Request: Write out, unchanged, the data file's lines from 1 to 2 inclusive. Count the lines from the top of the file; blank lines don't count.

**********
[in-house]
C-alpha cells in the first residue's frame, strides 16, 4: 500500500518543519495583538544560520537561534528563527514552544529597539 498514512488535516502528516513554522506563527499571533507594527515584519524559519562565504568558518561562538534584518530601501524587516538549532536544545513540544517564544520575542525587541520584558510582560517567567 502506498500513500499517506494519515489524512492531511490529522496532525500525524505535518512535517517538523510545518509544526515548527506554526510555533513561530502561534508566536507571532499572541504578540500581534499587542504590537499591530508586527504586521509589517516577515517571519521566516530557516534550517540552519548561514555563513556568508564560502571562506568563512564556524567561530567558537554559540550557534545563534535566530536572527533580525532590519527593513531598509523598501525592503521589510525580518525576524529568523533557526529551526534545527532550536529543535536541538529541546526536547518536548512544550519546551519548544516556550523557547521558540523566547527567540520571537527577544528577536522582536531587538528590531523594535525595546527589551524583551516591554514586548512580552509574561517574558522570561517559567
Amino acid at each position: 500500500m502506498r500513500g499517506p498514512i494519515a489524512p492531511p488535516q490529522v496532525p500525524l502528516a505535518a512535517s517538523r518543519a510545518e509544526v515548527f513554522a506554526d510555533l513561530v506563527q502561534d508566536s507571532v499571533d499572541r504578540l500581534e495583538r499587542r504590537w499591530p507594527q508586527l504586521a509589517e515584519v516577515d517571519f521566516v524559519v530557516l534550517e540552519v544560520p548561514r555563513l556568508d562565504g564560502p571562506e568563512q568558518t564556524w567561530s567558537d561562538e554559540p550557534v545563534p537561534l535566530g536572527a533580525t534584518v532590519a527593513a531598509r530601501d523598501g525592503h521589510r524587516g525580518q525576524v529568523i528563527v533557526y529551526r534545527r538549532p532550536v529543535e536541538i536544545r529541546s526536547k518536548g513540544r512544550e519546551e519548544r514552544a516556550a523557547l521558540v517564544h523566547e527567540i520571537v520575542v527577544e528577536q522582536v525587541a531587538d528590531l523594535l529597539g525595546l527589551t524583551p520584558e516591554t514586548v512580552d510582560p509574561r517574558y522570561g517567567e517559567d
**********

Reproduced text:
[in-house]
C-alpha cells in the first residue's frame, strides 16, 4: 500500500518543519495583538544560520537561534528563527514552544529597539 498514512488535516502528516513554522506563527499571533507594527515584519524559519562565504568558518561562538534584518530601501524587516538549532536544545513540544517564544520575542525587541520584558510582560517567567 502506498500513500499517506494519515489524512492531511490529522496532525500525524505535518512535517517538523510545518509544526515548527506554526510555533513561530502561534508566536507571532499572541504578540500581534499587542504590537499591530508586527504586521509589517516577515517571519521566516530557516534550517540552519548561514555563513556568508564560502571562506568563512564556524567561530567558537554559540550557534545563534535566530536572527533580525532590519527593513531598509523598501525592503521589510525580518525576524529568523533557526529551526534545527532550536529543535536541538529541546526536547518536548512544550519546551519548544516556550523557547521558540523566547527567540520571537527577544528577536522582536531587538528590531523594535525595546527589551524583551516591554514586548512580552509574561517574558522570561517559567